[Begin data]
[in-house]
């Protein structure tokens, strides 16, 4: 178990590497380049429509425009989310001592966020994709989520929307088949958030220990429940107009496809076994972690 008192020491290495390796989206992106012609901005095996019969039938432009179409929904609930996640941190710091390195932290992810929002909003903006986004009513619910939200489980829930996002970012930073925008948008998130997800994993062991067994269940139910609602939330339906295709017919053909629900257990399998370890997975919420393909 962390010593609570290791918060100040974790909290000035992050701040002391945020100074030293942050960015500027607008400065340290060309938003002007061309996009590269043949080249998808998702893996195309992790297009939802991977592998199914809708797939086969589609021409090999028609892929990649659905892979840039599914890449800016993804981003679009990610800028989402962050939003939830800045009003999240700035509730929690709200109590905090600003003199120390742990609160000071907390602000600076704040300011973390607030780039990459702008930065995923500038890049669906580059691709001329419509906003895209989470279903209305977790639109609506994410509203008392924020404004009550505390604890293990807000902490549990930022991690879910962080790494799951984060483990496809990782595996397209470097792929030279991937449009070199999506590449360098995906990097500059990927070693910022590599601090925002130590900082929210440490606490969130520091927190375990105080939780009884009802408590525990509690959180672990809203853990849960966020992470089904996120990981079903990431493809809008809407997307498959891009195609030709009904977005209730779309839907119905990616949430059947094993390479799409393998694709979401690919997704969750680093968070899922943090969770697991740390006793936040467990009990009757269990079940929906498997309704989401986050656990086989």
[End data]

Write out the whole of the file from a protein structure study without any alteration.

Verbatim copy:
[in-house]
């Protein structure tokens, strides 16, 4: 178990590497380049429509425009989310001592966020994709989520929307088949958030220990429940107009496809076994972690 008192020491290495390796989206992106012609901005095996019969039938432009179409929904609930996640941190710091390195932290992810929002909003903006986004009513619910939200489980829930996002970012930073925008948008998130997800994993062991067994269940139910609602939330339906295709017919053909629900257990399998370890997975919420393909 962390010593609570290791918060100040974790909290000035992050701040002391945020100074030293942050960015500027607008400065340290060309938003002007061309996009590269043949080249998808998702893996195309992790297009939802991977592998199914809708797939086969589609021409090999028609892929990649659905892979840039599914890449800016993804981003679009990610800028989402962050939003939830800045009003999240700035509730929690709200109590905090600003003199120390742990609160000071907390602000600076704040300011973390607030780039990459702008930065995923500038890049669906580059691709001329419509906003895209989470279903209305977790639109609506994410509203008392924020404004009550505390604890293990807000902490549990930022991690879910962080790494799951984060483990496809990782595996397209470097792929030279991937449009070199999506590449360098995906990097500059990927070693910022590599601090925002130590900082929210440490606490969130520091927190375990105080939780009884009802408590525990509690959180672990809203853990849960966020992470089904996120990981079903990431493809809008809407997307498959891009195609030709009904977005209730779309839907119905990616949430059947094993390479799409393998694709979401690919997704969750680093968070899922943090969770697991740390006793936040467990009990009757269990079940929906498997309704989401986050656990086989």